0
$\begingroup$

Suppose $4$ balls labeled $1,2,3,4$ are randomly placed in boxes $B_1,B_2,B_3,B_4$. The probability that exactly one box is empty is

(a)$8/256$

(b)$9/16$

(c)$27/256$

(d)$9/64$

My approach:

Selecting one empty box out of the four boxes, then placing the $4$ balls in the remaining $3$ boxes.

Thank you .

$\endgroup$
  • $\begingroup$ My bad yes answer is $\displaystyle \frac{9}{16}$ $\endgroup$ – DXT Feb 8 '18 at 13:06
  • $\begingroup$ Sorry to say that the answer is 144 $\endgroup$ – Ishita Roy Aug 8 at 5:20
3
$\begingroup$

Let's implement your strategy.

There are $\binom{4}{1}$ ways to choose the empty box. We must distribute the four balls to the remaining three boxes so that no box is left empty. That means one of those three boxes will receive two balls and the others will each receive one. There are $\binom{3}{1}$ ways to choose the box that will receive two balls and $\binom{4}{2}$ ways to choose which two balls will be placed in that box. The remaining balls can be placed in the remaining two boxes in $2!$ ways. Hence, the number of favorable cases is $$\binom{4}{1}\binom{3}{1}\binom{4}{2}2!$$ Since there are $4$ choices for the placement of each of the four balls, there are $4^4$ ways to distribute four distinct balls to four distinct boxes. Hence, the desired probability is $$\frac{\dbinom{4}{1}\dbinom{3}{1}\dbinom{4}{2}2!}{4^4}$$

$\endgroup$
  • 1
    $\begingroup$ Thank you for your help . $\endgroup$ – Alphanerd Feb 8 '18 at 13:18
2
$\begingroup$

Using the Generalized Inclusion-Exclusion Principle

Consider $S(i)$ to be all arrangements where $B_i$ is empty. As in the Generalized Inclusion-Exclusion Principle, let $N(j)$ be the the sum of the sizes of all intersections of $j$ of the $S(i)$: $$ N(j)=\sum_{|A|=j}\left|\,\bigcap_{i\in A} S(i)\,\right| $$ In this case, we have $\binom{4}{j}$ choices of the $B_i$ to be empty and $(4-j)^4$ ways to map $4$ distinct balls into the $4-j$ remaining $B_i$: $$ N(j)=\binom{4}{j}(4-j)^4 $$ The Generalized Inclusion-Exclusion Principle says that the number of arrangements in exactly $1$ of the $S(i)$ is $$ \begin{align} \sum_{j=1}^4(-1)^{j-1}\binom{j}{1}N(j) &=\binom{1}{1}\binom{4}{1}\,3^4-\binom{2}{1}\binom{4}{2}\,2^4+\binom{3}{1}\binom{4}{3}\,1^4-\binom{4}{1}\binom{4}{4}\,0^4\\ &=324-192+12-0\\[9pt] &=144 \end{align} $$ With a universe of size $N(0)=256$, we get a probability of $$ \frac{144}{256}=\frac{9}{16} $$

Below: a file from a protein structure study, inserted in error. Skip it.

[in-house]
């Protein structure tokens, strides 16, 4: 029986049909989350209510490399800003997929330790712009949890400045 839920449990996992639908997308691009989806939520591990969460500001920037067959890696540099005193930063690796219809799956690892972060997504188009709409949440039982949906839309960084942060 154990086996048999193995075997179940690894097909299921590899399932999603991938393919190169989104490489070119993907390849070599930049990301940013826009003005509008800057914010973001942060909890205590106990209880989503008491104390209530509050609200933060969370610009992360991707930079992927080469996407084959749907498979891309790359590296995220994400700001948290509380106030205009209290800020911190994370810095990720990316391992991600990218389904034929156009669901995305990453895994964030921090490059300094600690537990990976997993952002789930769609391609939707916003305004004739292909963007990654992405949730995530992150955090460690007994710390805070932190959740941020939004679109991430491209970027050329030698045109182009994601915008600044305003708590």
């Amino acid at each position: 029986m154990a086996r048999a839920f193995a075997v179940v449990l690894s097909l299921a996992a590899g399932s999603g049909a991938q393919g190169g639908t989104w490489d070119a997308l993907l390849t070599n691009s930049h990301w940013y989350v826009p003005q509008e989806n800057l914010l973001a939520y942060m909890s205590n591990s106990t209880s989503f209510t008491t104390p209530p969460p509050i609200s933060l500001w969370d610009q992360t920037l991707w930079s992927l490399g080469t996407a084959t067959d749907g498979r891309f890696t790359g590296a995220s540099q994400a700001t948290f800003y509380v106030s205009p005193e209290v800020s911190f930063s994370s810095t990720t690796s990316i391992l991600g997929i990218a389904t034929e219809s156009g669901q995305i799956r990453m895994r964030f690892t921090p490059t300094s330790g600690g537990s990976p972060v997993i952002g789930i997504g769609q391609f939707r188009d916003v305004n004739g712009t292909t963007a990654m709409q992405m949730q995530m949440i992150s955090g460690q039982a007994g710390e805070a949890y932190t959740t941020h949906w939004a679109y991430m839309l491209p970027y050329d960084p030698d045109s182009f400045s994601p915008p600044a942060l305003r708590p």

Applying the GIEP to the Approach in the Question

In the approach in the question, after choosing which of the $4$ boxes to be empty, we need to compute the number of ways to put $4$ distinct balls into $3$ distinct boxes with no empty boxes.

Similar to the case above, there are $\binom{3}{j}$ ways to choose the empty $B_i$ and $(3-j)^4$ ways to put the $4$ balls into the remaining boxes. That is, $$ N(j)=\binom{3}{j}(3-j)^4 $$ The Generalized Inclusion-Exclusion Principle says that the number of arrangements in exactly $0$ of the $S(i)$ is $$ \begin{align} \sum_{j=0}^3(-1)^{j-0}\binom{j}{0}N(j) &=\binom{0}{0}\binom{3}{0}3^4-\binom{1}{0}\binom{3}{1}2^4+\binom{2}{0}\binom{3}{2}1^4-\binom{3}{0}\binom{3}{3}0^4\\ &=81-48+3-0\\[9pt] &=36 \end{align} $$ Combining this with the $4$ possibilities for the empty box, we get $4\cdot36=144$ arrangements with exactly one empty box, same as above.

$\endgroup$
1
$\begingroup$

Here’s another approach. Name the boxes $a$, $b$, $c$, and $d$. If $S\subseteq\{a,b,c,d\}$, define $e_S$ to be the probability that each box whose name is an element of $S$ is empty after all four balls have been placed. (Boxes not named in $S$ might also be empty.)

Then, using the inclusion-exclusion principle, the probability $p_{\{a\}}$ that only box $a$ is empty is

$p_{\{a\}}=e_{\{a\}}-e_{\{a,b\}}-e_{\{a,c\}}-e_{\{a,d\}}+e_{\{a,b,c\}}+e_{\{a,b,d\}}+e_{\{a,c,d\}}-e_{\{a,b,c,d\}} \\=e_{\{a\}}-3e_{\{a,b\}}+3e_{\{a,b,c\}}-e_{\{a,b,c,d\}}\\={\left(\frac34\right)}^4-3\cdot{\left(\frac24\right)}^4+3\cdot{\left(\frac14\right)}^4-0=\frac9{64}.$

By symmetry, the probability $p_{\{x\}}$ that box $x$ is the only empty box is $\frac9{64}$ for each $x$.

The probability you want is $p_{\{a\}}+p_{\{b\}}+p_{\{c\}}+p_{\{d\}}=4\cdot\frac9{64}=\frac9{16}$. (No inclusion-exclusion is needed for this step because no two different boxes can each be the only empty box.)

$\endgroup$

Your Answer

By clicking “Post Your Answer”, you agree to our terms of service, privacy policy and cookie policy

Not the answer you're looking for? Browse other questions tagged or ask your own question.